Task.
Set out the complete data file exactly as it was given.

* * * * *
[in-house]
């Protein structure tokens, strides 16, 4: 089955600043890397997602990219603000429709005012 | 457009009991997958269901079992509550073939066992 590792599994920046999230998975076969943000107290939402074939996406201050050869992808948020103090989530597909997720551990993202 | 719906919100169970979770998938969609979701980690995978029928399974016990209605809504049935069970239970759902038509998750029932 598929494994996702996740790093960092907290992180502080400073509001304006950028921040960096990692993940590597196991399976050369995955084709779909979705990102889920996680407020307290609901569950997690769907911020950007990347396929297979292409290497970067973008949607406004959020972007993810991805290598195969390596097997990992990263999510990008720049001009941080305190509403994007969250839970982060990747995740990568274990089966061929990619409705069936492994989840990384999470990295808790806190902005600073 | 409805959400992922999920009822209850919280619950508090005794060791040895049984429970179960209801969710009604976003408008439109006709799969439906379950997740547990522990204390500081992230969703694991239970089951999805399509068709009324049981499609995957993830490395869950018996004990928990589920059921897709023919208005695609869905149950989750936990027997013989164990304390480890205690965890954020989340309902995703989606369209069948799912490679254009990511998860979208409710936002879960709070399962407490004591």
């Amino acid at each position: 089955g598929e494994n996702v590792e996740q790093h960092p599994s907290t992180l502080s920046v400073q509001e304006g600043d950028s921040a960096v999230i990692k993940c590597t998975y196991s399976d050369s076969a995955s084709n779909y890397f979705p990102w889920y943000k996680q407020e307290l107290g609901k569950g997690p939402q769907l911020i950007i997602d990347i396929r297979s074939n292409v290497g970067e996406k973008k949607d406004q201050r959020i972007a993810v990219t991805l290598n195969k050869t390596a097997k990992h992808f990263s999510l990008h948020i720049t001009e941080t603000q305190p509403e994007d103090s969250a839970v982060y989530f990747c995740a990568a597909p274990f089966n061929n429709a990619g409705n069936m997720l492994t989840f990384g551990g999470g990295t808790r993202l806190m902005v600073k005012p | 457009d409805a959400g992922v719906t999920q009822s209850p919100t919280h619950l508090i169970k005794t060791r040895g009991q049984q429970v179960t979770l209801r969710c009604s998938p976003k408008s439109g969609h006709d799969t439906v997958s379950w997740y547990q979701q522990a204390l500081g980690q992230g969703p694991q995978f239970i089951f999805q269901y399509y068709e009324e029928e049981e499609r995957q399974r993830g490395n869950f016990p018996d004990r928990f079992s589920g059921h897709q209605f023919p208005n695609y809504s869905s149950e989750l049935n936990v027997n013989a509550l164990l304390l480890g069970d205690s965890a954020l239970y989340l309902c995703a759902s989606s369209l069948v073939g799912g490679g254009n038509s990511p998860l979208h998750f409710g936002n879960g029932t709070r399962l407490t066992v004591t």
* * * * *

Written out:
[in-house]
């Protein structure tokens, strides 16, 4: 089955600043890397997602990219603000429709005012 | 457009009991997958269901079992509550073939066992 590792599994920046999230998975076969943000107290939402074939996406201050050869992808948020103090989530597909997720551990993202 | 719906919100169970979770998938969609979701980690995978029928399974016990209605809504049935069970239970759902038509998750029932 598929494994996702996740790093960092907290992180502080400073509001304006950028921040960096990692993940590597196991399976050369995955084709779909979705990102889920996680407020307290609901569950997690769907911020950007990347396929297979292409290497970067973008949607406004959020972007993810991805290598195969390596097997990992990263999510990008720049001009941080305190509403994007969250839970982060990747995740990568274990089966061929990619409705069936492994989840990384999470990295808790806190902005600073 | 409805959400992922999920009822209850919280619950508090005794060791040895049984429970179960209801969710009604976003408008439109006709799969439906379950997740547990522990204390500081992230969703694991239970089951999805399509068709009324049981499609995957993830490395869950018996004990928990589920059921897709023919208005695609869905149950989750936990027997013989164990304390480890205690965890954020989340309902995703989606369209069948799912490679254009990511998860979208409710936002879960709070399962407490004591």
């Amino acid at each position: 089955g598929e494994n996702v590792e996740q790093h960092p599994s907290t992180l502080s920046v400073q509001e304006g600043d950028s921040a960096v999230i990692k993940c590597t998975y196991s399976d050369s076969a995955s084709n779909y890397f979705p990102w889920y943000k996680q407020e307290l107290g609901k569950g997690p939402q769907l911020i950007i997602d990347i396929r297979s074939n292409v290497g970067e996406k973008k949607d406004q201050r959020i972007a993810v990219t991805l290598n195969k050869t390596a097997k990992h992808f990263s999510l990008h948020i720049t001009e941080t603000q305190p509403e994007d103090s969250a839970v982060y989530f990747c995740a990568a597909p274990f089966n061929n429709a990619g409705n069936m997720l492994t989840f990384g551990g999470g990295t808790r993202l806190m902005v600073k005012p | 457009d409805a959400g992922v719906t999920q009822s209850p919100t919280h619950l508090i169970k005794t060791r040895g009991q049984q429970v179960t979770l209801r969710c009604s998938p976003k408008s439109g969609h006709d799969t439906v997958s379950w997740y547990q979701q522990a204390l500081g980690q992230g969703p694991q995978f239970i089951f999805q269901y399509y068709e009324e029928e049981e499609r995957q399974r993830g490395n869950f016990p018996d004990r928990f079992s589920g059921h897709q209605f023919p208005n695609y809504s869905s149950e989750l049935n936990v027997n013989a509550l164990l304390l480890g069970d205690s965890a954020l239970y989340l309902c995703a759902s989606s369209l069948v073939g799912g490679g254009n038509s990511p998860l979208h998750f409710g936002n879960g029932t709070r399962l407490t066992v004591t």